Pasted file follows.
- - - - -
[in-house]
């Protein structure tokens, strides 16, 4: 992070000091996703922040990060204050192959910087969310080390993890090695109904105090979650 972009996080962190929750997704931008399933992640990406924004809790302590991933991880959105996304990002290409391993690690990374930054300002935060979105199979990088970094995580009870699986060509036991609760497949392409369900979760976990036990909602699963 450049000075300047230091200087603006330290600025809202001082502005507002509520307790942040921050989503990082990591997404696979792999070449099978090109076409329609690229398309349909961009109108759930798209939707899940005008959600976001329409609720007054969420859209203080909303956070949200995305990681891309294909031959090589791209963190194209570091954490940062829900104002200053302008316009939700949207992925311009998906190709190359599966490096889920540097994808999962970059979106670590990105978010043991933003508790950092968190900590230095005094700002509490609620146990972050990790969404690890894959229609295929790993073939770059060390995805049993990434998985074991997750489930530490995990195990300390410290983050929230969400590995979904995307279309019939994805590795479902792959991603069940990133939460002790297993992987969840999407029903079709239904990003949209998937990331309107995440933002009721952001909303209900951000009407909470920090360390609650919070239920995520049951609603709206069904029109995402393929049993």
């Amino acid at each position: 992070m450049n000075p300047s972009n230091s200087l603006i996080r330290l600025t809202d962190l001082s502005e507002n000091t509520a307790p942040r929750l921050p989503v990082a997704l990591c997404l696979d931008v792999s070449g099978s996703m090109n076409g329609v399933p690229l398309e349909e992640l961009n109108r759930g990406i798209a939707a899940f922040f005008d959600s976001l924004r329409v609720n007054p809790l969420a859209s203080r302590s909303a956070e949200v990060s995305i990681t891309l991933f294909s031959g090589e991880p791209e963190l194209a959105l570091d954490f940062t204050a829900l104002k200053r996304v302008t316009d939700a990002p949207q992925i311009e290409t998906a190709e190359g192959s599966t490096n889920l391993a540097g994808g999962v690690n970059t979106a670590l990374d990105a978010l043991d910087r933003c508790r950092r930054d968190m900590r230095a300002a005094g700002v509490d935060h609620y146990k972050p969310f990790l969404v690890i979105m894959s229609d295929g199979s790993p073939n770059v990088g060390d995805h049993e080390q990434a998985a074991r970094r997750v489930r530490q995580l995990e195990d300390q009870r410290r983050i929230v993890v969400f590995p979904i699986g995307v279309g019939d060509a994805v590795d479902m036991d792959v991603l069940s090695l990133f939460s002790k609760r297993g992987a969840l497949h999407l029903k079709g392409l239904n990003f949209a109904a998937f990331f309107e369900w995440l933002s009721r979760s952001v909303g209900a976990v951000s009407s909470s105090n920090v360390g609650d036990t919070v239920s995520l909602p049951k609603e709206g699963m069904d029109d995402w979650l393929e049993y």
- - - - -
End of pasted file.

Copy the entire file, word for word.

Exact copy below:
[in-house]
């Protein structure tokens, strides 16, 4: 992070000091996703922040990060204050192959910087969310080390993890090695109904105090979650 972009996080962190929750997704931008399933992640990406924004809790302590991933991880959105996304990002290409391993690690990374930054300002935060979105199979990088970094995580009870699986060509036991609760497949392409369900979760976990036990909602699963 450049000075300047230091200087603006330290600025809202001082502005507002509520307790942040921050989503990082990591997404696979792999070449099978090109076409329609690229398309349909961009109108759930798209939707899940005008959600976001329409609720007054969420859209203080909303956070949200995305990681891309294909031959090589791209963190194209570091954490940062829900104002200053302008316009939700949207992925311009998906190709190359599966490096889920540097994808999962970059979106670590990105978010043991933003508790950092968190900590230095005094700002509490609620146990972050990790969404690890894959229609295929790993073939770059060390995805049993990434998985074991997750489930530490995990195990300390410290983050929230969400590995979904995307279309019939994805590795479902792959991603069940990133939460002790297993992987969840999407029903079709239904990003949209998937990331309107995440933002009721952001909303209900951000009407909470920090360390609650919070239920995520049951609603709206069904029109995402393929049993």
């Amino acid at each position: 992070m450049n000075p300047s972009n230091s200087l603006i996080r330290l600025t809202d962190l001082s502005e507002n000091t509520a307790p942040r929750l921050p989503v990082a997704l990591c997404l696979d931008v792999s070449g099978s996703m090109n076409g329609v399933p690229l398309e349909e992640l961009n109108r759930g990406i798209a939707a899940f922040f005008d959600s976001l924004r329409v609720n007054p809790l969420a859209s203080r302590s909303a956070e949200v990060s995305i990681t891309l991933f294909s031959g090589e991880p791209e963190l194209a959105l570091d954490f940062t204050a829900l104002k200053r996304v302008t316009d939700a990002p949207q992925i311009e290409t998906a190709e190359g192959s599966t490096n889920l391993a540097g994808g999962v690690n970059t979106a670590l990374d990105a978010l043991d910087r933003c508790r950092r930054d968190m900590r230095a300002a005094g700002v509490d935060h609620y146990k972050p969310f990790l969404v690890i979105m894959s229609d295929g199979s790993p073939n770059v990088g060390d995805h049993e080390q990434a998985a074991r970094r997750v489930r530490q995580l995990e195990d300390q009870r410290r983050i929230v993890v969400f590995p979904i699986g995307v279309g019939d060509a994805v590795d479902m036991d792959v991603l069940s090695l990133f939460s002790k609760r297993g992987a969840l497949h999407l029903k079709g392409l239904n990003f949209a109904a998937f990331f309107e369900w995440l933002s009721r979760s952001v909303g209900a976990v951000s009407s909470s105090n920090v360390g609650d036990t919070v239920s995520l909602p049951k609603e709206g699963m069904d029109d995402w979650l393929e049993y």